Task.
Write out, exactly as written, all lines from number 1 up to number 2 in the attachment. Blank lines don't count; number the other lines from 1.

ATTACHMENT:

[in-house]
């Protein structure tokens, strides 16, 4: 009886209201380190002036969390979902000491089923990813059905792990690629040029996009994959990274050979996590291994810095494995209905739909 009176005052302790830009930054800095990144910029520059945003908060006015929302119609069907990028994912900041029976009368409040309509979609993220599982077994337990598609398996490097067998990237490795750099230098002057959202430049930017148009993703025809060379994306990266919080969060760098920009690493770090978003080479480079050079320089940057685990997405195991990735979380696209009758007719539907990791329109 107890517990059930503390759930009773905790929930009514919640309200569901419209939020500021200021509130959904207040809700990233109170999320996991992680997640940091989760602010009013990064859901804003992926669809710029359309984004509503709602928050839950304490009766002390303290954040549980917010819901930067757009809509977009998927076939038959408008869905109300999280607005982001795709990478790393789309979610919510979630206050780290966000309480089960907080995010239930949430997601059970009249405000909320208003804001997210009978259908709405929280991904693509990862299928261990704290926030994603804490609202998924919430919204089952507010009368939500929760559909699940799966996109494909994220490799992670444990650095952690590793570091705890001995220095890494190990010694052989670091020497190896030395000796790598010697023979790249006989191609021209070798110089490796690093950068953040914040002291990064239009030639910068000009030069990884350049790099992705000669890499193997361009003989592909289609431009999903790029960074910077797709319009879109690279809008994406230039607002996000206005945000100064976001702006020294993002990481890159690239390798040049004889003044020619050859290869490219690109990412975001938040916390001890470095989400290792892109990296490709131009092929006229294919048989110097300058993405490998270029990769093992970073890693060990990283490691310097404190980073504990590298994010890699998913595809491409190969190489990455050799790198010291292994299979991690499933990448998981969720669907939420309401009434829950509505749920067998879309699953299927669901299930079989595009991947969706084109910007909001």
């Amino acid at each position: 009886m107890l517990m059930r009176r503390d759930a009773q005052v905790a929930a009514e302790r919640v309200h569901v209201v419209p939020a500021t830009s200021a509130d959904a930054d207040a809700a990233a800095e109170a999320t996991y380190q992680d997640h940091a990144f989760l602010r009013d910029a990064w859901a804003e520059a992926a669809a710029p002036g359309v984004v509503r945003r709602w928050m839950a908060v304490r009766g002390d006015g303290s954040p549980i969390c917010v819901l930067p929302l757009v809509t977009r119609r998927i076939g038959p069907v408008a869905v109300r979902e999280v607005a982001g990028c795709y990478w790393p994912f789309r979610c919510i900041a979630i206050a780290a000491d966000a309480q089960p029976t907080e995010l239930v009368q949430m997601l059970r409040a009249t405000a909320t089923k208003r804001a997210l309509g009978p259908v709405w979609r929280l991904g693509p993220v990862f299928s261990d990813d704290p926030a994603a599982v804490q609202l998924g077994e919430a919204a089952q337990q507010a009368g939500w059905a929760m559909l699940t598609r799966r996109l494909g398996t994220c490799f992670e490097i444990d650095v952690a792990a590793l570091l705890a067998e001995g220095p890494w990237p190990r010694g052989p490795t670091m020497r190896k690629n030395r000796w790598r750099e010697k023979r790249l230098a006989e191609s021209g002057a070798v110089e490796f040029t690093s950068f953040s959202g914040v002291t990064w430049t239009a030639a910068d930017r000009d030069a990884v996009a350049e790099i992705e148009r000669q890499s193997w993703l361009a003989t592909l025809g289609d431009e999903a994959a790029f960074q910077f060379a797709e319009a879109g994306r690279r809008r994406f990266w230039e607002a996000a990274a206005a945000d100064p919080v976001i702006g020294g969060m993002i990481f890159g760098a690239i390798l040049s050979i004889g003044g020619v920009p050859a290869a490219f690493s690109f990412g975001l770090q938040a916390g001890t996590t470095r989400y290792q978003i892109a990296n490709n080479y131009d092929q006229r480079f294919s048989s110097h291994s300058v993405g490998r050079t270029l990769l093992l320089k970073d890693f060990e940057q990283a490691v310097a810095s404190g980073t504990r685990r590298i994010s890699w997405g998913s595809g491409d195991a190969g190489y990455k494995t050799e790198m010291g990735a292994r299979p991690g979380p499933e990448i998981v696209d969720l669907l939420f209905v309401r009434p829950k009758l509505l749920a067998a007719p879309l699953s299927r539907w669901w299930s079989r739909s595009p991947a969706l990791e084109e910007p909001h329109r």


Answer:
[in-house]
């Protein structure tokens, strides 16, 4: 009886209201380190002036969390979902000491089923990813059905792990690629040029996009994959990274050979996590291994810095494995209905739909 009176005052302790830009930054800095990144910029520059945003908060006015929302119609069907990028994912900041029976009368409040309509979609993220599982077994337990598609398996490097067998990237490795750099230098002057959202430049930017148009993703025809060379994306990266919080969060760098920009690493770090978003080479480079050079320089940057685990997405195991990735979380696209009758007719539907990791329109 107890517990059930503390759930009773905790929930009514919640309200569901419209939020500021200021509130959904207040809700990233109170999320996991992680997640940091989760602010009013990064859901804003992926669809710029359309984004509503709602928050839950304490009766002390303290954040549980917010819901930067757009809509977009998927076939038959408008869905109300999280607005982001795709990478790393789309979610919510979630206050780290966000309480089960907080995010239930949430997601059970009249405000909320208003804001997210009978259908709405929280991904693509990862299928261990704290926030994603804490609202998924919430919204089952507010009368939500929760559909699940799966996109494909994220490799992670444990650095952690590793570091705890001995220095890494190990010694052989670091020497190896030395000796790598010697023979790249006989191609021209070798110089490796690093950068953040914040002291990064239009030639910068000009030069990884350049790099992705000669890499193997361009003989592909289609431009999903790029960074910077797709319009879109690279809008994406230039607002996000206005945000100064976001702006020294993002990481890159690239390798040049004889003044020619050859290869490219690109990412975001938040916390001890470095989400290792892109990296490709131009092929006229294919048989110097300058993405490998270029990769093992970073890693060990990283490691310097404190980073504990590298994010890699998913595809491409190969190489990455050799790198010291292994299979991690499933990448998981969720669907939420309401009434829950509505749920067998879309699953299927669901299930079989595009991947969706084109910007909001």